Most financial experts compare chasing a big return by buying and selling stocks to gambling in a casino. As a result, it’s a very risky approach, but can lead to large rewards in some cases. Still, diversification provides more safety.
“The risk of owning one stock is known as ‘idiosyncratic risk,’ where you are exposed to the risks of a single stock or company,” George Gagliardi, founder of Coromandel Wealth Management in Massachusetts, previously told MarketWatch.
So how do you offset that risk? “Studies have shown that you need to own at least 10 different stocks in similar amounts in order to reduce most of the idiosyncratic risk, and even better 20 or more,” he said.
“‘Studies have shown that you need to own at least 10 different stocks in similar amounts in order to reduce most of the idiosyncratic risk, and even better 20 or more.’”
One way to offset the volatility in stocks is to hold the shares for a long time. From day to day, the price will go up and down. But if the company is generally on an upward trajectory, holding those shares for a long time will avoid that volatility.
Of course, companies do go bankrupt, and stockholders can lose out when that happens. Because trading securities is so risky, it’s not an ideal way to invest money toward longer-term goals.
For those goals, it’s better to put your money into something like a 401(k) or an IRA — in most cases, that money will be invested in funds. Funds, including ETFs, still carry their own risk, but it’s different from buying and selling stocks.
Here the concern is more about systemic risk. A single company’s shares falling won’t hurt fund investors too much. But if there are large movements in the stock market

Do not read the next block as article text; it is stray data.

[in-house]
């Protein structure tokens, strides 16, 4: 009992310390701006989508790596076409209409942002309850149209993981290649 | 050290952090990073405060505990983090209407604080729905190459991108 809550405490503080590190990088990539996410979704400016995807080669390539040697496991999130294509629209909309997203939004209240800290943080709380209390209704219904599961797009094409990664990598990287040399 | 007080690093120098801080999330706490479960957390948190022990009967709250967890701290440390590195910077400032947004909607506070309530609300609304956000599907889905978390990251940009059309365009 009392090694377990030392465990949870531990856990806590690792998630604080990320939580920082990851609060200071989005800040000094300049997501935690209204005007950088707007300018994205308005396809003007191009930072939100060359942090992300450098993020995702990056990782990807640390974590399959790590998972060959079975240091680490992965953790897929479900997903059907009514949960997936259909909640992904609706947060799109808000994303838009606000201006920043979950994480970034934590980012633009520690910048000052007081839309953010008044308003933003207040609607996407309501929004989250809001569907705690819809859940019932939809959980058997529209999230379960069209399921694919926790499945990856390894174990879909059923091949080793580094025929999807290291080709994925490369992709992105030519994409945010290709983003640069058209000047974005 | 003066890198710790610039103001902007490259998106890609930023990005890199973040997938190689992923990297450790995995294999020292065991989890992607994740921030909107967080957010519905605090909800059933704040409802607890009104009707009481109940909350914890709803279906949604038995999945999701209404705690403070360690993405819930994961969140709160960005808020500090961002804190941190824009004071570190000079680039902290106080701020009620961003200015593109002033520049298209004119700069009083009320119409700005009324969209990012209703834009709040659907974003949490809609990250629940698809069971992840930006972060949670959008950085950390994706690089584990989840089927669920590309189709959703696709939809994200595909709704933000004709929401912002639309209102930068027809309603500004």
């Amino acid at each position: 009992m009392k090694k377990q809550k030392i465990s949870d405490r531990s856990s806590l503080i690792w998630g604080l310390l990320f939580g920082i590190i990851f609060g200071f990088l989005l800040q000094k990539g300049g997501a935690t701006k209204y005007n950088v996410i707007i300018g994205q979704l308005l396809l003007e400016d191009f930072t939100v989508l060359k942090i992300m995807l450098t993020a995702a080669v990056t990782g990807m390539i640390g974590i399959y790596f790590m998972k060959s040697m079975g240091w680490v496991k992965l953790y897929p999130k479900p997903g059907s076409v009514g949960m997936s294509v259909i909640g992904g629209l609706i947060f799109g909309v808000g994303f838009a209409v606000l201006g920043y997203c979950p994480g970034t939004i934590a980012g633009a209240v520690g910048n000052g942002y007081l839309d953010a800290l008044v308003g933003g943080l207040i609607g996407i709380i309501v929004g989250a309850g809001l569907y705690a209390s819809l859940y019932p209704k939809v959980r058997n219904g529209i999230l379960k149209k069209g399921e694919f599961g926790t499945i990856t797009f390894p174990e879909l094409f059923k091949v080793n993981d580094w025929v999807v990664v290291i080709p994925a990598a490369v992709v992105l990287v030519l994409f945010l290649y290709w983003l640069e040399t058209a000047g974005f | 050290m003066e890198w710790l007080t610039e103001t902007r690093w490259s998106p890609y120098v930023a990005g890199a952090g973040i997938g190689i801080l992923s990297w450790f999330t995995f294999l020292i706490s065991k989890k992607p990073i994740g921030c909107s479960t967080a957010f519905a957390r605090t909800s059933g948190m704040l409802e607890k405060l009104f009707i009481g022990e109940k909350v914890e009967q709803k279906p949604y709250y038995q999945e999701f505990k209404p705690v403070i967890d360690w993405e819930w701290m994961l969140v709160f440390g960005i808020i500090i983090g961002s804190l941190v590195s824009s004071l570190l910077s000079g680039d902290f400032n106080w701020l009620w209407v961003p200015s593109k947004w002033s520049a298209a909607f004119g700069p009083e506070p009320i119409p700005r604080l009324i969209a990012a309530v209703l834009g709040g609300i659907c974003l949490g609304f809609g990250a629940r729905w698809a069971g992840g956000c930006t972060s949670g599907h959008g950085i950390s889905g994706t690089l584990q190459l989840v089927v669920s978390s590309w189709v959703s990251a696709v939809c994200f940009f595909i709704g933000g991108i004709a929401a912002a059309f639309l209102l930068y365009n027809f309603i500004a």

that can have an effect.
Investment apps can push investors toward risky behavior
Nevertheless, the service doesn’t fully eliminate some of the issues that come with the ease of investing with trading apps. Some have previously compared the ease and access offered by platforms like Robinhood as having “Vegas in your palm.”
Some tech-based platforms have gone a step beyond what Robinhood has done to help investors avoid reckless behavior. Betterment has historically disallowed its customers from trading individual stocks, instead limiting them only to ETFs.
“One of the biggest concerns is newer investors seeing a ‘hot’ stock, but not fully understanding the ramifications of investing in it and producing serious risk,” Dan Egan, vice president of behavior finance and investing at Betterment, said.
Trading isn’t the same as investing
Chances are many, if not most, people signing up for Robinhood are interested in trading stocks. But that isn’t the same as long-term investing or planning, and Robinhood may be limited in its ability to encourage longer-term thinking.
Sure, many people manage to score a few bucks by buying and selling stocks at the right time. For the average retail investor, though, actively trading stocks isn’t the best way to build a nest egg.
And there’s the rub: Novice investors may be better served by using a platform that provides them with ongoing financial advice and education — or turning to a more traditional adviser.
In the meantime, Royal says, “ETFs are a great starting point for novice investors, since they offer diversified exposure to a specific area of the market. But that doesn’t make all ETFs a good investment nor does it make them all the same.”
He advises a long-term strategy: “ETFs invest in a range of assets, from single-sector funds to broadly-diversified funds based on the S&P 500
Index, and your returns depend on what exactly the fund is invested in.”
“This diversification can reduce the risk for new investors of buying a few individual stocks,” he adds.